• Cut the tomatoes into quarters lengthwise and place skin side down
    • Toss salt and pepper to coat the tomatoes
    • Place in oven, middle shelf you will check them in 25-30 minutes
  • Onion and garlic:
    • Cut the onions in half, then 1/4" slices, toss in a mixing bowl
    • Peel the garlic cloves, toss into the same mixing bowl
    • Add 1 tbs oil, a bit of salt and pepper to the bowl
    • Add 2 tbs cumin to the bowl and toss all ingredients
  • Peppers:
    • Wash and rinse peppers
    • Have grill preheated if using charcoal or wood: place peppers on grill surface with temps between 400-500 degrees F
    • Turn every few minutes until most of all the skins are blackened, looking quite burned
    • Place in mixing bowl and cover lightly with foil or towel once all skins done, but don't forget them and let the peppers explode :)
  • Check the oven:
    • The tomatoes should be looking dry, and the ones on the edge of the pan starting to blacken at the base ... perfect, now add the onions and garlic mixture all over the sheet pan, make sure to get some stuff near the corners
    • Place back in the oven for another 15 or so minutes
  • Pepper time, again:
    • Once cool enough for you to touch (or if in a hurry get some decent rubber kitchen gloves and get to work) begin to peel and de-seed each pepper
    • This takes time and patience
    • So be patient, as you have a section of pepper that has nearly no skin and no seeds, toss into the stock pot.
    • Continue until all peppers are done: if 15 minutes has gone by and you are not done with peppers, please pull the tomatoes, onions and garlic out and toss into stock pot; then finsih the peppers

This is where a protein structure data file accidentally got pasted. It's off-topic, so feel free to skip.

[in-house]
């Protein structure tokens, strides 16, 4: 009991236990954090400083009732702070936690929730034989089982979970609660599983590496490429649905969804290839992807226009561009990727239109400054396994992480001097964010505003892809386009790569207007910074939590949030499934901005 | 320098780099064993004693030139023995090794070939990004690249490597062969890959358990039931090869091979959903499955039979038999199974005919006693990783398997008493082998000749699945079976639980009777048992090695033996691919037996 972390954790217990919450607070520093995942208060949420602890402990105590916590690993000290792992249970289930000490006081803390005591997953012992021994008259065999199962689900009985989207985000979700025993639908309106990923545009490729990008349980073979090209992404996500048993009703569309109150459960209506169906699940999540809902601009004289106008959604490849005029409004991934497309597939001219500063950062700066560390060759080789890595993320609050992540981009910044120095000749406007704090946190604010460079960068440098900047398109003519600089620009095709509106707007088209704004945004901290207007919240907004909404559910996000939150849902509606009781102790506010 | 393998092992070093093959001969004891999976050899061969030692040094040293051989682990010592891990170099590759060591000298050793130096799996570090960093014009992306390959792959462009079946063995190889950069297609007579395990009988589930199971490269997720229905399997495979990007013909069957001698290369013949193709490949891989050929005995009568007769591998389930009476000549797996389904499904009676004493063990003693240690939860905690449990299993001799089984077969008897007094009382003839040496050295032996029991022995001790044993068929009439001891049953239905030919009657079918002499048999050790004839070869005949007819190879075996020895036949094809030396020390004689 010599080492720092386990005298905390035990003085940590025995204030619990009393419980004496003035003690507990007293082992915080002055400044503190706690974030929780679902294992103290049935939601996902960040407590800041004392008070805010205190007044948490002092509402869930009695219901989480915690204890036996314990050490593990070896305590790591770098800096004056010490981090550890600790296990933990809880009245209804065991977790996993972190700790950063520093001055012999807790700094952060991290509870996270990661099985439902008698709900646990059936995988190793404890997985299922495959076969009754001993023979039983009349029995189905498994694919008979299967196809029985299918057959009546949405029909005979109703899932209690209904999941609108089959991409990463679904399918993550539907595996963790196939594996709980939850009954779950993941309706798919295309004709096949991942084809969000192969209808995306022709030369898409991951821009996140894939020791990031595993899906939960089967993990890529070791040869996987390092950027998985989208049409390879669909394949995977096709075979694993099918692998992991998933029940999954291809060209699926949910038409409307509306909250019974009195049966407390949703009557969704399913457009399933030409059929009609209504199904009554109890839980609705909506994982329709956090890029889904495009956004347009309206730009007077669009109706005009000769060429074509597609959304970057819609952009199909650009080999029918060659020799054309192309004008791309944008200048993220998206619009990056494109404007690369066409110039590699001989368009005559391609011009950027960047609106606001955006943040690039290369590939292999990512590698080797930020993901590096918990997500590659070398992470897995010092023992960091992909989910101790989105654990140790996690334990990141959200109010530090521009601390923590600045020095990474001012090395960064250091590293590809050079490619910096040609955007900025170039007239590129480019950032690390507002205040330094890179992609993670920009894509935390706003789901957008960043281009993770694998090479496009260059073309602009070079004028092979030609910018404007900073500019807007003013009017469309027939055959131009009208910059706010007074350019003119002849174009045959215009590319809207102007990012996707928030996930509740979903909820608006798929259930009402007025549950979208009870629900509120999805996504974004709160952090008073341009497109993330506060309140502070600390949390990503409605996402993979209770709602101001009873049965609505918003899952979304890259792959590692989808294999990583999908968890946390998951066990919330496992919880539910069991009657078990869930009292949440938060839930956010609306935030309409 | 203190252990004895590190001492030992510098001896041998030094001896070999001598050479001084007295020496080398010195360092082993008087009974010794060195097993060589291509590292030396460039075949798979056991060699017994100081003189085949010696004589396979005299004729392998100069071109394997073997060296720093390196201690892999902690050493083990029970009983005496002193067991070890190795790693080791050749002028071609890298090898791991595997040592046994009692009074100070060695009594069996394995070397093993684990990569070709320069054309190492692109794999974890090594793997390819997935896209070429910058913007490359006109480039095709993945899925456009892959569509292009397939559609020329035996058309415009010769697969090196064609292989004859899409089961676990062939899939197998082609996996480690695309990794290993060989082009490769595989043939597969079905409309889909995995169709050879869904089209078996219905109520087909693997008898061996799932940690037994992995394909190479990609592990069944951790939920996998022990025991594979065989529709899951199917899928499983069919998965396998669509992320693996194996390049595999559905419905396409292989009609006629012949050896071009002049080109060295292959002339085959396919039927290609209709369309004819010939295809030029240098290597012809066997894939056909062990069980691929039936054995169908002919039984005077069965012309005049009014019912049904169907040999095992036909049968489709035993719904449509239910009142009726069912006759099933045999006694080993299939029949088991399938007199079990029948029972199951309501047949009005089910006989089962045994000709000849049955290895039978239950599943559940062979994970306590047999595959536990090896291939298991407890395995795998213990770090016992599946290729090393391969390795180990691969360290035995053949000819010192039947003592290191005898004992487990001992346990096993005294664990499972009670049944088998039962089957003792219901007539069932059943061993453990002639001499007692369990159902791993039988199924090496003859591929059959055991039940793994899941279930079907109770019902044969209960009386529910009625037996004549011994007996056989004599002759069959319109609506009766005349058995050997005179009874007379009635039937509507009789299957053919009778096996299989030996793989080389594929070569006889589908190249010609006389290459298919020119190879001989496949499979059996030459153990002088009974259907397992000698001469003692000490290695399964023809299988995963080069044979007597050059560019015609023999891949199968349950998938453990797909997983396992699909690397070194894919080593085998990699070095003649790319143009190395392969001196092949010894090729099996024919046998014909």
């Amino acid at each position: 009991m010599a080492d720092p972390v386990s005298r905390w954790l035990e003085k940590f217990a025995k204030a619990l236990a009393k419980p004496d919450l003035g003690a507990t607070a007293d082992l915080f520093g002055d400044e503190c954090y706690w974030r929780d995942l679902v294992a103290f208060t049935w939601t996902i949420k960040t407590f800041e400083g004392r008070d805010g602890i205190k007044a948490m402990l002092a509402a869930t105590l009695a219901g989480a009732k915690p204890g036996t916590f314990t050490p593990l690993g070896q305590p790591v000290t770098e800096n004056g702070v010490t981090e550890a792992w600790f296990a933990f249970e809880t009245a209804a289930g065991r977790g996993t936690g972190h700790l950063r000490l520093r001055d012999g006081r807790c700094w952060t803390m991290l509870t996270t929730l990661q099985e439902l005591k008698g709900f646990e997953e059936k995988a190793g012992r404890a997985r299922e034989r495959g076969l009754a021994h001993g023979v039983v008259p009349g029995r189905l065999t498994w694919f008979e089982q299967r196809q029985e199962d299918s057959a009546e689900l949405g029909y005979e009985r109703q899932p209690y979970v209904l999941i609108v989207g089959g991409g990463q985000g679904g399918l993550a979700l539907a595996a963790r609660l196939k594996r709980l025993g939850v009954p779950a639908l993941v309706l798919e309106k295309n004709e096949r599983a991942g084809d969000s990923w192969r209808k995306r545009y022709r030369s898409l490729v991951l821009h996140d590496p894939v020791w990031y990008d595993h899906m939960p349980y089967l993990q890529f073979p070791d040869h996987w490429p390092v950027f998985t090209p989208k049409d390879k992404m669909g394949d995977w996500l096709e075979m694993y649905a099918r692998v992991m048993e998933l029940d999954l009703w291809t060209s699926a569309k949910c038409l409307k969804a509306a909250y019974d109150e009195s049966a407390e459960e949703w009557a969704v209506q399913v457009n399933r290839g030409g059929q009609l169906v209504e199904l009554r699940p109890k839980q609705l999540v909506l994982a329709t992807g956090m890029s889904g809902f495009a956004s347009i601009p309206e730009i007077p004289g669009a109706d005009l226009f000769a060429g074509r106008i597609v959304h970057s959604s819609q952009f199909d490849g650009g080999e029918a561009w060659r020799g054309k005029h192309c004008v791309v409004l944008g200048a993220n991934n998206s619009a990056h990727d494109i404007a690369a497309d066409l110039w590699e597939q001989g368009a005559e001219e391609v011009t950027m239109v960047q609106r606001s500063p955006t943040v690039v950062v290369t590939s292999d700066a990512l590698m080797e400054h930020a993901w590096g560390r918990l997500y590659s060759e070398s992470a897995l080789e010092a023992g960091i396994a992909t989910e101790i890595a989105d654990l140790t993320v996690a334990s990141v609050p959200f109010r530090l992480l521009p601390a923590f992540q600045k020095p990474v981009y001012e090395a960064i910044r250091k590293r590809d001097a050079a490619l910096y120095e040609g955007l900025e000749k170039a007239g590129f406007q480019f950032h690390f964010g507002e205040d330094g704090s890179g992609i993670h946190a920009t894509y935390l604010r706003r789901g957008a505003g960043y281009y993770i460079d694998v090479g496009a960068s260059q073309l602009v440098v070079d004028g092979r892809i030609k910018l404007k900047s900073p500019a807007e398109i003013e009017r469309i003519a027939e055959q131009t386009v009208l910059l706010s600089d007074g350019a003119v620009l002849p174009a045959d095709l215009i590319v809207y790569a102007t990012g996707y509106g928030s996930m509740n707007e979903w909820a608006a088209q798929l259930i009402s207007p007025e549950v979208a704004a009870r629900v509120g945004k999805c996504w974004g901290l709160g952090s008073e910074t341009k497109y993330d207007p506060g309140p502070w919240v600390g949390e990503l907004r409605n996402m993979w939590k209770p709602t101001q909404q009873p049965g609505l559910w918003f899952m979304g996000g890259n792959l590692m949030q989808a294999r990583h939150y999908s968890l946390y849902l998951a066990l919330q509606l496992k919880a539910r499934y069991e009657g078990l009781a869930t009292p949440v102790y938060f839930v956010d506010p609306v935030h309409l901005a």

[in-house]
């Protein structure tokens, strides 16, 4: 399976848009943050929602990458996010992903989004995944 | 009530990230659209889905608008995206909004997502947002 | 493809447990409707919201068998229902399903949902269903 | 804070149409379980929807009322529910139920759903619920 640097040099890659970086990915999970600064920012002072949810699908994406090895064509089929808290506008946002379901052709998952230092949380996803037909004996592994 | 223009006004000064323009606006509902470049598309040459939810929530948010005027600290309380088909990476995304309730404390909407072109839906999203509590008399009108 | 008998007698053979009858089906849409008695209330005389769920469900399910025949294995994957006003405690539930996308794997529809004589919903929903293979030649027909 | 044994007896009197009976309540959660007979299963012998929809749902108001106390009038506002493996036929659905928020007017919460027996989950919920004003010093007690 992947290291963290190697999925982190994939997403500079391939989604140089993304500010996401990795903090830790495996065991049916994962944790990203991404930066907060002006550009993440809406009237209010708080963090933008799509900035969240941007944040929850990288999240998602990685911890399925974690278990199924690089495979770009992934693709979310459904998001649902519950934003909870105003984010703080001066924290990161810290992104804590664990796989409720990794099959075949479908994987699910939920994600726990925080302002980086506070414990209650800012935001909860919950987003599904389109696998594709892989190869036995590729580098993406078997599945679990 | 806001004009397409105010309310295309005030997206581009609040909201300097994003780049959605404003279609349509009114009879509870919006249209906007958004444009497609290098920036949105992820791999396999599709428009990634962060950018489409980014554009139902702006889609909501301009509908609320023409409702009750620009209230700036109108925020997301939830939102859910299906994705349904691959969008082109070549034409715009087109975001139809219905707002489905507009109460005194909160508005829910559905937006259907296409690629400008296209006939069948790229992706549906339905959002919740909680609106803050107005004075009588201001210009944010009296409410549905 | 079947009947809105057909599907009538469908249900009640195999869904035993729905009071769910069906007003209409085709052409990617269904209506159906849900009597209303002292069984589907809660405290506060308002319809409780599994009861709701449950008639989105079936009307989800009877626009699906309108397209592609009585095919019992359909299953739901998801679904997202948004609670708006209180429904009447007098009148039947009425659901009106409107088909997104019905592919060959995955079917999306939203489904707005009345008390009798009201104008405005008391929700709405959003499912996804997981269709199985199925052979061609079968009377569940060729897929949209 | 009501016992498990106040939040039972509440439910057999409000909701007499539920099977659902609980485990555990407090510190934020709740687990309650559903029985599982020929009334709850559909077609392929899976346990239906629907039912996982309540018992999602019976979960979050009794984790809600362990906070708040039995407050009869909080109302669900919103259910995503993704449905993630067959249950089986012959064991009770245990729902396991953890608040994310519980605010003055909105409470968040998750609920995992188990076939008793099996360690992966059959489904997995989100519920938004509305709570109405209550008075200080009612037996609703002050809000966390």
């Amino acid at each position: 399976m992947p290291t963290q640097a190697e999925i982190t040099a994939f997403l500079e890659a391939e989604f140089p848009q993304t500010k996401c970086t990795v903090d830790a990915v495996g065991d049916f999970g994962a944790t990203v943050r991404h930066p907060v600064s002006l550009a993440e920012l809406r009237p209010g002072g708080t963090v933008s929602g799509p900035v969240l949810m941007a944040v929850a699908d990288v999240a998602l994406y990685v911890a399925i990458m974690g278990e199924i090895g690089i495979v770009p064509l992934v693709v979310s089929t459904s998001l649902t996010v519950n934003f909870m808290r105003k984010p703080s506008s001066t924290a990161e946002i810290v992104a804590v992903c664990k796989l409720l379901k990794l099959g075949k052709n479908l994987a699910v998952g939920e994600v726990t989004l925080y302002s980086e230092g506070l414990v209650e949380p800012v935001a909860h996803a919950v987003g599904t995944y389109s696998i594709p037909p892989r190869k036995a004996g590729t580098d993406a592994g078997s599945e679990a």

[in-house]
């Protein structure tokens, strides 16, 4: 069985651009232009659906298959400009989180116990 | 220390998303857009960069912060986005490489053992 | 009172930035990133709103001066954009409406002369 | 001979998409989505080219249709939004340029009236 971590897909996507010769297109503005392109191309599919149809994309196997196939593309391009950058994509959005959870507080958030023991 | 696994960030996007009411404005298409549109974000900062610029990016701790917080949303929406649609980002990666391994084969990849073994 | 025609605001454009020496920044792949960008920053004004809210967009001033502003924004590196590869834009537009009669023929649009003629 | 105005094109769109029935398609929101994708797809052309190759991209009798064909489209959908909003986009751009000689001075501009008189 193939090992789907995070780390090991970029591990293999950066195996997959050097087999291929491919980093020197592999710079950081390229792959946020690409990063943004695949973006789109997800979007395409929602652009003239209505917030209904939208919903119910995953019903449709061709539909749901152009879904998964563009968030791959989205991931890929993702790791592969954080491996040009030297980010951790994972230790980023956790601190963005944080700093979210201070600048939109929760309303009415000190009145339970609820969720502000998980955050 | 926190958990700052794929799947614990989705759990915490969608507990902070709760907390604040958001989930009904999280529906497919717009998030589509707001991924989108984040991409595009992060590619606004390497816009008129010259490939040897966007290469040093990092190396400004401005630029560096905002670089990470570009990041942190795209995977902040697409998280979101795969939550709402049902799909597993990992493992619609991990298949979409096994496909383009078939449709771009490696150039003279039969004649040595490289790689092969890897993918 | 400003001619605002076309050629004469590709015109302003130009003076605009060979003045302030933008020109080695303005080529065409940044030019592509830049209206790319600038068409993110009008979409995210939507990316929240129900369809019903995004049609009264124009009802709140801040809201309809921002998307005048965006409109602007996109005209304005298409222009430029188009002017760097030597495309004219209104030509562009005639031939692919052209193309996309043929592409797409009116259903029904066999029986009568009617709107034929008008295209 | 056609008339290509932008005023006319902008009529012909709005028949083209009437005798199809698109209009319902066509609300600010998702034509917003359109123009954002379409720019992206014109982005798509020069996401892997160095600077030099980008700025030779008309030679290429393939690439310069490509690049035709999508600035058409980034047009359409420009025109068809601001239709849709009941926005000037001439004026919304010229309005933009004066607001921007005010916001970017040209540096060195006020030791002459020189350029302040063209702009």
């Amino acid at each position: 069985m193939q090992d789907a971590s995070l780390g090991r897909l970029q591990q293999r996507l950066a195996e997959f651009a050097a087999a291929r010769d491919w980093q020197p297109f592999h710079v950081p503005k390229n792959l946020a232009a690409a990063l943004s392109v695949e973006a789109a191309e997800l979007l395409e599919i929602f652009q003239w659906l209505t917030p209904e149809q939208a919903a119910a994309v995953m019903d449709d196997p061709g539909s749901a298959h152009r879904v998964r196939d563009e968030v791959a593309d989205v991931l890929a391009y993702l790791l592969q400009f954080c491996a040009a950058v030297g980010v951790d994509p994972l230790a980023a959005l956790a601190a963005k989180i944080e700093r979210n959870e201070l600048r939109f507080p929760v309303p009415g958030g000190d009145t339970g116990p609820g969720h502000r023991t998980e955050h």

• The finish:
    • Once all peppers, and tomato stuff are in the pot, add just enough stock so that you can still clearly see most of ingredients
    • Bring to simmer, mostly cover and reduce for 15-30 minutes
    • Once you have reduced so there is less fluid than when you started, blend with either an immersion blender or stand blender until smooth
    • Stir in the lime juice and enjoy

Monday, July 10, 2017

braised cabbage, carrots and greens

Things you'll need:

Large stock pot or braising dish with lid
Medium mixing bowl
Strainer or two for rinsing and drying veggies and greens


1/2 head of green cabbage
1/2 head of purple cabbage (or only one of either, your call)
2 medium yellow or sweet onions
1 bunch collard greens
1 bunch kale
2 medium carrots
3 tbsp oil (avocado or olive)
1/4 cup stock (chicken, beef or veggie)
1/4 cup red wine (nothing too sweet)
1 tbsp salt
1 tbsp pepper
1-2 limes or 1 large lemon


  • Rinse cabbage and carrots, set aside to dry
  • Rinse each leaf of kale and greens individually to remove earth, set aside to dry
  • Pre heat oven to 350 degrees
  • Add oil to cooking dish
  • Cabbage: remove the core, cut into 1" wide strips, place the cabbage in a layer over the oil
  • Kale and greens: remove the stems, then cut the leaves into strips about the same size as the cabbage, add the leaves over the cabbage
  • Onions: Remove the outer peel, cut into thin-ish slices and cover the greens
  • Carrots: cut into 1" sized pieces and toss over the onion